• Improving the environmental performance of the precinct in terms of energy usage, CO2 emissions, water consumption, runoff (WSUD), waste, heat stress, biodiversity.

Structure and land use planning that has this suggested scope will inevitably involve the greater involvement of state agencies, and ultimately the preparation of more detailed accompanying infrastructure provision plans and schedules. Achieving the anticipated outcomes will require innovative thinking about, for example, land dedications for new open space provision, the shared use of existing and new facilities, mixed-use development and vertical formats including dedicating podiums for education and community infrastructure and the re-allocation of road space for a greater variety of transport modes. This is not conventional two-dimensional structure planning. This may seem an ambitious list but only because of the systemic absence of such aims in renewal area planning. These are reasonable expectations in rapidly growing, economically strong cities and the alternative of anticipating that ‘average’ liveability across these dimensions is expected to deteriorate over time should be unacceptable.

Funding and implementation

Clearly a governance framework needs to be established which will give the Compact meaning. For any identified renewal precinct this would involve a coordinating state agency (e.g. Landcom or the Greater Sydney Commission in Sydney, or the VPA in Melbourne), the relevant local council, key government agencies (e.g. those responsible for planning, transport and education), and ideally, local community representatives. More work would be required to consider their configuration, however, Neighbourhood Development Corporations[6] could be established to create genuine partnerships with affected communities. As well as involving the community in planning, these could assist in providing guidance or assistance to landowners in brokering deals with property developers.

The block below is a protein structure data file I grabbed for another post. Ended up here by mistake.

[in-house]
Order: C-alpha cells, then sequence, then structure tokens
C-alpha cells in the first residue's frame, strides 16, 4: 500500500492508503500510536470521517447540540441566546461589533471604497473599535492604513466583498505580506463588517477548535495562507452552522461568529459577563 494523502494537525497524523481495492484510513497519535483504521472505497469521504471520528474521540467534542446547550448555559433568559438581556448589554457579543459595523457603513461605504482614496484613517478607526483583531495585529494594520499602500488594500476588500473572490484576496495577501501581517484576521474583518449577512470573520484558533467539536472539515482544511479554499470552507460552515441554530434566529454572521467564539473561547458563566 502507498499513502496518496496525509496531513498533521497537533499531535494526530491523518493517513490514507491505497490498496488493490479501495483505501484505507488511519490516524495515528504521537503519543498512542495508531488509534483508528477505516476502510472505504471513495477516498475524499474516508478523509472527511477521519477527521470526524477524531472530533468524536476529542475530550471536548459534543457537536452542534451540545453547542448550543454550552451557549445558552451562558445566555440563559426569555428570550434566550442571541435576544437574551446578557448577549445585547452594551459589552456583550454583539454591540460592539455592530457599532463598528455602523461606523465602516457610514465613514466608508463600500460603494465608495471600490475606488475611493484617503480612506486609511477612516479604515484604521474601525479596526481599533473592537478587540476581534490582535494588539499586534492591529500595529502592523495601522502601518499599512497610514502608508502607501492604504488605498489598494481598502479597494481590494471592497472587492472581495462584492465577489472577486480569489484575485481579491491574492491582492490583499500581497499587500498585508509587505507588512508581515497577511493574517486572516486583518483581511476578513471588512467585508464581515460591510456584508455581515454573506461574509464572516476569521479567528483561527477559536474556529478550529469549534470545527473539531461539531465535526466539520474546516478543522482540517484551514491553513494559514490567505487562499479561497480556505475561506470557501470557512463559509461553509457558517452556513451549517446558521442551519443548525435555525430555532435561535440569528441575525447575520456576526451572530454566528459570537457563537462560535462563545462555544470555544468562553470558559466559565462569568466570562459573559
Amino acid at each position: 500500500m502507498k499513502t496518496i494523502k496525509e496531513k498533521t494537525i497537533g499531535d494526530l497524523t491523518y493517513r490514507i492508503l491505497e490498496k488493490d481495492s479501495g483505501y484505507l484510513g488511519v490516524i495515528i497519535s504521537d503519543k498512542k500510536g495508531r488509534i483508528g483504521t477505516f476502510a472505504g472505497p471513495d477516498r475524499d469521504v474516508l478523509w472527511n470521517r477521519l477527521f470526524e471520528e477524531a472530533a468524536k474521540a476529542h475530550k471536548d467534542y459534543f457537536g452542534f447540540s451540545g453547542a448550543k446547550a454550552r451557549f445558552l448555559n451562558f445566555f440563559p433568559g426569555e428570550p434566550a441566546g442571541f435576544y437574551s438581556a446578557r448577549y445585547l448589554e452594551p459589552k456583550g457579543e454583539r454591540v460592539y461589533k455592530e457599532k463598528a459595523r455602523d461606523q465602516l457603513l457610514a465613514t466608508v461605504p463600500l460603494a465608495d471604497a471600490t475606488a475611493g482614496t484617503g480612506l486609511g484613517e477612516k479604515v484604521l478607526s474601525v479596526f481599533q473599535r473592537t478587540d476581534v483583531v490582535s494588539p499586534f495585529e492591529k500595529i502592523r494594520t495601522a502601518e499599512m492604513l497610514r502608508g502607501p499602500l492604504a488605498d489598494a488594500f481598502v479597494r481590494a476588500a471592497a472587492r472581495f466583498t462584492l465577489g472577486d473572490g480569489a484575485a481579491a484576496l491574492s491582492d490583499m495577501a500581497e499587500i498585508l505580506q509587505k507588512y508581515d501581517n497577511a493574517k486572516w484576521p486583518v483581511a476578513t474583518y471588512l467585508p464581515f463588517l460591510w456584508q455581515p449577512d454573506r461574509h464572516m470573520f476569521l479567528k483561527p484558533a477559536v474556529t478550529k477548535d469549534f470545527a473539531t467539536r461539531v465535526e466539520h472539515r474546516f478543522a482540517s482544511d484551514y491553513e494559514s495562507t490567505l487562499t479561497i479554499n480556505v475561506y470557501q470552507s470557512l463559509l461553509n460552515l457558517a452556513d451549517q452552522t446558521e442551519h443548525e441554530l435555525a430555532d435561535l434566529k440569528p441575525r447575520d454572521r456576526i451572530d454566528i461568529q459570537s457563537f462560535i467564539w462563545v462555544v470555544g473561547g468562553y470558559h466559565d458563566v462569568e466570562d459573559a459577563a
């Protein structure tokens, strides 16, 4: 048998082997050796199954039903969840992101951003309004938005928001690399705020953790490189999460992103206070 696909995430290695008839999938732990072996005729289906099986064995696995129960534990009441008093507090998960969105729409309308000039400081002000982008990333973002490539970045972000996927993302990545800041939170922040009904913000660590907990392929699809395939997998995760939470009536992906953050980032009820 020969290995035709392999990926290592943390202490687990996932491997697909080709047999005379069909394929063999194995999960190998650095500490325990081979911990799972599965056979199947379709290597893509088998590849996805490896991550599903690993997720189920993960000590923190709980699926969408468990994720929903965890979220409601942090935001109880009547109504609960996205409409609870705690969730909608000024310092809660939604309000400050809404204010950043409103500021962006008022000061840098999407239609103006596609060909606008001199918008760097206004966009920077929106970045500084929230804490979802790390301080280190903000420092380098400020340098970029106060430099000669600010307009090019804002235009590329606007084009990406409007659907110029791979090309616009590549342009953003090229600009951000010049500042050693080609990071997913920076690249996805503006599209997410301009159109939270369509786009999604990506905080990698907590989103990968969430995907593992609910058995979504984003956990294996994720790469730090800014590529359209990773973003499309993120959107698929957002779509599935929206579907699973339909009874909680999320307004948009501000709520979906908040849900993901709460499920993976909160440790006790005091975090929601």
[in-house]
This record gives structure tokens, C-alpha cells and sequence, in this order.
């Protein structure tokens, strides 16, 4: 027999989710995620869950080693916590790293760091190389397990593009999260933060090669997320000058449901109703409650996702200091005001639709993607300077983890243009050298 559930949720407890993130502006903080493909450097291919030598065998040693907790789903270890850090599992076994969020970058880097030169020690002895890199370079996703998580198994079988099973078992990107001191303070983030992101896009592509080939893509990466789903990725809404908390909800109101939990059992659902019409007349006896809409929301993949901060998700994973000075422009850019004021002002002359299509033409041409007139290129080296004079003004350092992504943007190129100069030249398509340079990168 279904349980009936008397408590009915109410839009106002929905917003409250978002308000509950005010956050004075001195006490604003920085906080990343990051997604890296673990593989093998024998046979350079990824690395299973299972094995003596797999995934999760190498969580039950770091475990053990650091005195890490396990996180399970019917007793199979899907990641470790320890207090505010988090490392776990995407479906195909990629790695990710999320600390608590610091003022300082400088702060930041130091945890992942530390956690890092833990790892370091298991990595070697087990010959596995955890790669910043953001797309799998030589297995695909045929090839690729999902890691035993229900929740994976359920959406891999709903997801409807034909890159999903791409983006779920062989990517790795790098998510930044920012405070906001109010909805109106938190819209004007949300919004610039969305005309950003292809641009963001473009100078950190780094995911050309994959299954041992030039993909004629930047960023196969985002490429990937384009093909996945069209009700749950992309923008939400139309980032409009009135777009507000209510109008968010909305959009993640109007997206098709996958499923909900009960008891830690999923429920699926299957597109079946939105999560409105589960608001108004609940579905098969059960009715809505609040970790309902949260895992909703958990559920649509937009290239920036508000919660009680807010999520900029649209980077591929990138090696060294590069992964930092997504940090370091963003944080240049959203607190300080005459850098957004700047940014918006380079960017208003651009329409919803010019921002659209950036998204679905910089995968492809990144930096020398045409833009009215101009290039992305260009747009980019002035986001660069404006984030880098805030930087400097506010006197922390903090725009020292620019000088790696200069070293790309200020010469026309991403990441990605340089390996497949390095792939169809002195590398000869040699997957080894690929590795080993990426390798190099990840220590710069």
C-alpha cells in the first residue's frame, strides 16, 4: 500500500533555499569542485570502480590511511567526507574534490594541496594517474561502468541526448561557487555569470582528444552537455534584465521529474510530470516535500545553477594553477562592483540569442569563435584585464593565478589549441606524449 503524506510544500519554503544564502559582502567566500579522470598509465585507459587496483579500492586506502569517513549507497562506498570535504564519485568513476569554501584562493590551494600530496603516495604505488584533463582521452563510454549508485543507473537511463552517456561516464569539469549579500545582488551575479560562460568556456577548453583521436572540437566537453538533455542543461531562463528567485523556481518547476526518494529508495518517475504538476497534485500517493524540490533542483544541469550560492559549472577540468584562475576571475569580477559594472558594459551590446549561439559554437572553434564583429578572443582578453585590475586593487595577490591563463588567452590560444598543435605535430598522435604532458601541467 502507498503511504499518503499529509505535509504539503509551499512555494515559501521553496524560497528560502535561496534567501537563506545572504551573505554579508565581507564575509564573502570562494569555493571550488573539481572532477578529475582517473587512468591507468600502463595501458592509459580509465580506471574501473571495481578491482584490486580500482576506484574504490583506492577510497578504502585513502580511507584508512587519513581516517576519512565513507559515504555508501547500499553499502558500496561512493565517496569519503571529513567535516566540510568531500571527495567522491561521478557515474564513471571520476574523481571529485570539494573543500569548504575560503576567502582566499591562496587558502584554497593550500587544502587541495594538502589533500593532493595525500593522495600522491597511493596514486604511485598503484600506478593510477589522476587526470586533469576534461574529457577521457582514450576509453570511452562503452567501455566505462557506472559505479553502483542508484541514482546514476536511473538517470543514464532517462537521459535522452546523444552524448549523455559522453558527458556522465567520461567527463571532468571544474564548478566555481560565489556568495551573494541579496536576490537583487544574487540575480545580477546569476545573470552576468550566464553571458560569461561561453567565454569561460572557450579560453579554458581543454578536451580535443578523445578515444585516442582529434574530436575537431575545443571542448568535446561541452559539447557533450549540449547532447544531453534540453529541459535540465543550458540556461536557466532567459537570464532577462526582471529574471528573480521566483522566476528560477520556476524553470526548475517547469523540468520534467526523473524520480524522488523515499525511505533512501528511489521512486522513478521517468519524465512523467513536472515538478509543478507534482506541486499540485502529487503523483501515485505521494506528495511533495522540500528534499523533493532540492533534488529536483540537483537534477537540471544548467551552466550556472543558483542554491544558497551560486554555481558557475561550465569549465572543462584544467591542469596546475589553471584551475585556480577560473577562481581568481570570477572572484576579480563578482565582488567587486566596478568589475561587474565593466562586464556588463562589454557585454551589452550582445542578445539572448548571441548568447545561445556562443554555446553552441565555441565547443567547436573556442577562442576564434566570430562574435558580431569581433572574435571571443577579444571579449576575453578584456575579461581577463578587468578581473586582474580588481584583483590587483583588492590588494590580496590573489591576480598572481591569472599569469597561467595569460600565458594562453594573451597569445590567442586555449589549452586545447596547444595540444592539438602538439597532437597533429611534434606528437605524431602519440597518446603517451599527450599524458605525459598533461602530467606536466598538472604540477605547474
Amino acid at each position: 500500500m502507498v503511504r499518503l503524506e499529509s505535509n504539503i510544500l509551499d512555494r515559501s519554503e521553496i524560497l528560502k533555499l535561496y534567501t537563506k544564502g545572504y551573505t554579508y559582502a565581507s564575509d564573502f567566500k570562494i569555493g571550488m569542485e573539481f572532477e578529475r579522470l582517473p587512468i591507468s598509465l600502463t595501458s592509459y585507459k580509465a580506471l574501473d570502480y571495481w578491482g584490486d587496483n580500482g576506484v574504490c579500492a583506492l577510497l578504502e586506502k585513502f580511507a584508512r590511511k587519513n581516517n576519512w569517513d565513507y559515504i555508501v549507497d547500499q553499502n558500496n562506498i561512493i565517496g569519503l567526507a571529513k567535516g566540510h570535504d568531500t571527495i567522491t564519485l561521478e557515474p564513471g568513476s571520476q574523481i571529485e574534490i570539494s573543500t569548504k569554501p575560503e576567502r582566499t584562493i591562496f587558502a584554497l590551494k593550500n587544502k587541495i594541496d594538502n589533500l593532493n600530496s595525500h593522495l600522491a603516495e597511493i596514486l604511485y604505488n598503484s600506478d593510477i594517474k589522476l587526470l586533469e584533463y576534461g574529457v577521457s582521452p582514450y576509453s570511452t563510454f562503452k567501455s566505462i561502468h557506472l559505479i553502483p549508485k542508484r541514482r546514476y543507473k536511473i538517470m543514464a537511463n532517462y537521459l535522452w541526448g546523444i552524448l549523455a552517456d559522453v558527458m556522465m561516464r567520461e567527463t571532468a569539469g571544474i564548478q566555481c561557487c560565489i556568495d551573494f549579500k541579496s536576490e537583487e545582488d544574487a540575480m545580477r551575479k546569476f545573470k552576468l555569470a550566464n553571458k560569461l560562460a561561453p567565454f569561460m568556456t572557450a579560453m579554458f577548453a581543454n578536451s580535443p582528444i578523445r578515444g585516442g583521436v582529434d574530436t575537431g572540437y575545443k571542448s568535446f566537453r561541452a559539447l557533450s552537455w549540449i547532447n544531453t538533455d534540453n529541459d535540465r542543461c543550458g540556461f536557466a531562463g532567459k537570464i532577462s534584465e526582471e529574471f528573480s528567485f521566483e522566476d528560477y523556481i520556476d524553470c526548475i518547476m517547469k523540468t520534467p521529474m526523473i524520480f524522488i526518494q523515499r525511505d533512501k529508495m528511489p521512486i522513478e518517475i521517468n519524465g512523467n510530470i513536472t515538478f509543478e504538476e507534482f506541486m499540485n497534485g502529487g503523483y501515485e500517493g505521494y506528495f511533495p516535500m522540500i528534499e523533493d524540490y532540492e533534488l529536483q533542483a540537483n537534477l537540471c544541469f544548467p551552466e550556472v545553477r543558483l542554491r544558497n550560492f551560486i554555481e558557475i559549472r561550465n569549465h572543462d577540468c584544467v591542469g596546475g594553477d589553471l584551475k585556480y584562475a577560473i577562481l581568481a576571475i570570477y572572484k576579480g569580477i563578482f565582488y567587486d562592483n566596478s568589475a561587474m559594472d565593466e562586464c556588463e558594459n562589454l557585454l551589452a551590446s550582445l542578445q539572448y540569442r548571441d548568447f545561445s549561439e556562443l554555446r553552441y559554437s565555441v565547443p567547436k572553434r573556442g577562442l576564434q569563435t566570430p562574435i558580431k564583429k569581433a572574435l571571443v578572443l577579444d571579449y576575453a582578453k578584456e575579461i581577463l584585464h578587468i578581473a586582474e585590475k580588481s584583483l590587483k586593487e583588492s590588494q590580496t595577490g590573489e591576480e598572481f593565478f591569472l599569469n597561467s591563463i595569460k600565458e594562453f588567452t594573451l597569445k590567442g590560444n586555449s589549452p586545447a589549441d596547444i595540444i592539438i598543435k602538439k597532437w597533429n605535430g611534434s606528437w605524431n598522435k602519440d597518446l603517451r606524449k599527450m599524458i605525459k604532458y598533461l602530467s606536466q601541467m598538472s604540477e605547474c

Traditional mechanisms for local infrastructure charges or development contributions, and state government line agency budgeting, would fund a share of the cost of anticipated local and state infrastructure. However, achieving affordable and mixed housing outcomes, increased rates of open space provision and environmental management improvements for example, may require additional sources of funding and in this regard ‘value capture’ could have a significant role.

This could take the form of a ‘development licence fee’ as discussed in the recent SGS Occasional Paper, “Development licence fees to fund infrastructure and affordable housing.”[7] However, the intention to apply a value capture funding mechanism such as that outlined has to be signalled early. If land values rise in anticipation of future additional redevelopment potential without such a signal, then it will be more difficult to fund public benefit works anticipated by and committed through any Urban Renewal Community Compact.


[1] Department of Planning and Environment (2017) Metropolitan Housing Monitor Sydney Region
[2] Department of Planning and Environment (2017) Metropolitan Housing Monitor Sydney Region
[3] Department of Energy, Land Water and Planning (2016) Victoria in Future 2016.
[4] Department of Energy, Land, Water and Planning (2015, 2014, 2013, 2012, 2011) Urban Development Program
[5] Victorian Government (2017) Plan Melbourne 2017-2050, Housing distribution between established areas and growth area greenfields, Outcome 2, p.47
[6] Grattan 2011 Getting the Housing We Want,
[7], March 2017